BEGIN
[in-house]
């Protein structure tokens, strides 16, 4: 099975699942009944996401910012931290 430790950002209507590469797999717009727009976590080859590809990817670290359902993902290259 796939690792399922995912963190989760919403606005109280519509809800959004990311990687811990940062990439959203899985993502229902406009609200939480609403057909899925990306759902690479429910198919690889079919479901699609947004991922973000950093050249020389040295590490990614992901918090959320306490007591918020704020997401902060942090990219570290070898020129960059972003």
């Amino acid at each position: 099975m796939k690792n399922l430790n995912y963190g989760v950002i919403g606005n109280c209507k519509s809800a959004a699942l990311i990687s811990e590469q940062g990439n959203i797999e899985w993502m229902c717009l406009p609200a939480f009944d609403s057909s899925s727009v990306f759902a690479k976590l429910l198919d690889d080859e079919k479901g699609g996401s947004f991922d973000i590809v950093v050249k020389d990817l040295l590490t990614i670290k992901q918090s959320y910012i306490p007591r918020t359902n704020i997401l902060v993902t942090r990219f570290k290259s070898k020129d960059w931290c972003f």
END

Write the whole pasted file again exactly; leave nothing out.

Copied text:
[in-house]
């Protein structure tokens, strides 16, 4: 099975699942009944996401910012931290 430790950002209507590469797999717009727009976590080859590809990817670290359902993902290259 796939690792399922995912963190989760919403606005109280519509809800959004990311990687811990940062990439959203899985993502229902406009609200939480609403057909899925990306759902690479429910198919690889079919479901699609947004991922973000950093050249020389040295590490990614992901918090959320306490007591918020704020997401902060942090990219570290070898020129960059972003």
């Amino acid at each position: 099975m796939k690792n399922l430790n995912y963190g989760v950002i919403g606005n109280c209507k519509s809800a959004a699942l990311i990687s811990e590469q940062g990439n959203i797999e899985w993502m229902c717009l406009p609200a939480f009944d609403s057909s899925s727009v990306f759902a690479k976590l429910l198919d690889d080859e079919k479901g699609g996401s947004f991922d973000i590809v950093v050249k020389d990817l040295l590490t990614i670290k992901q918090s959320y910012i306490p007591r918020t359902n704020i997401l902060v993902t942090r990219f570290k290259s070898k020129d960059w931290c972003f």